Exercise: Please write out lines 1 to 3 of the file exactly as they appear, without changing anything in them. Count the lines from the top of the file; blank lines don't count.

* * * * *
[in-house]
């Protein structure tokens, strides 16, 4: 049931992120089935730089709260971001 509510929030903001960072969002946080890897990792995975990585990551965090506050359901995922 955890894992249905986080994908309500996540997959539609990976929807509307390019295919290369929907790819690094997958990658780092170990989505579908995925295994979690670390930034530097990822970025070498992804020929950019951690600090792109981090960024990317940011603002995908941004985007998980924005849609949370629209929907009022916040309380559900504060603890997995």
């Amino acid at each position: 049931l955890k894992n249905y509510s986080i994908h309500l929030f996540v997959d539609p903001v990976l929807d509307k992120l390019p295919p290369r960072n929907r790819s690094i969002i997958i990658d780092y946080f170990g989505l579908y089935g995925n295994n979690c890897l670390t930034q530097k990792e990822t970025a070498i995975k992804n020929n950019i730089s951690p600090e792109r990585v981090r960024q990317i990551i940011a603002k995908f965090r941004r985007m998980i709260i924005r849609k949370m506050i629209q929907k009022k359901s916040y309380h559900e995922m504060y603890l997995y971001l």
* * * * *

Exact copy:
[in-house]
């Protein structure tokens, strides 16, 4: 049931992120089935730089709260971001 509510929030903001960072969002946080890897990792995975990585990551965090506050359901995922 955890894992249905986080994908309500996540997959539609990976929807509307390019295919290369929907790819690094997958990658780092170990989505579908995925295994979690670390930034530097990822970025070498992804020929950019951690600090792109981090960024990317940011603002995908941004985007998980924005849609949370629209929907009022916040309380559900504060603890997995």
């Amino acid at each position: 049931l955890k894992n249905y509510s986080i994908h309500l929030f996540v997959d539609p903001v990976l929807d509307k992120l390019p295919p290369r960072n929907r790819s690094i969002i997958i990658d780092y946080f170990g989505l579908y089935g995925n295994n979690c890897l670390t930034q530097k990792e990822t970025a070498i995975k992804n020929n950019i730089s951690p600090e792109r990585v981090r960024q990317i990551i940011a603002k995908f965090r941004r985007m998980i709260i924005r849609k949370m506050i629209q929907k009022k359901s916040y309380h559900e995922m504060y603890l997995y971001l």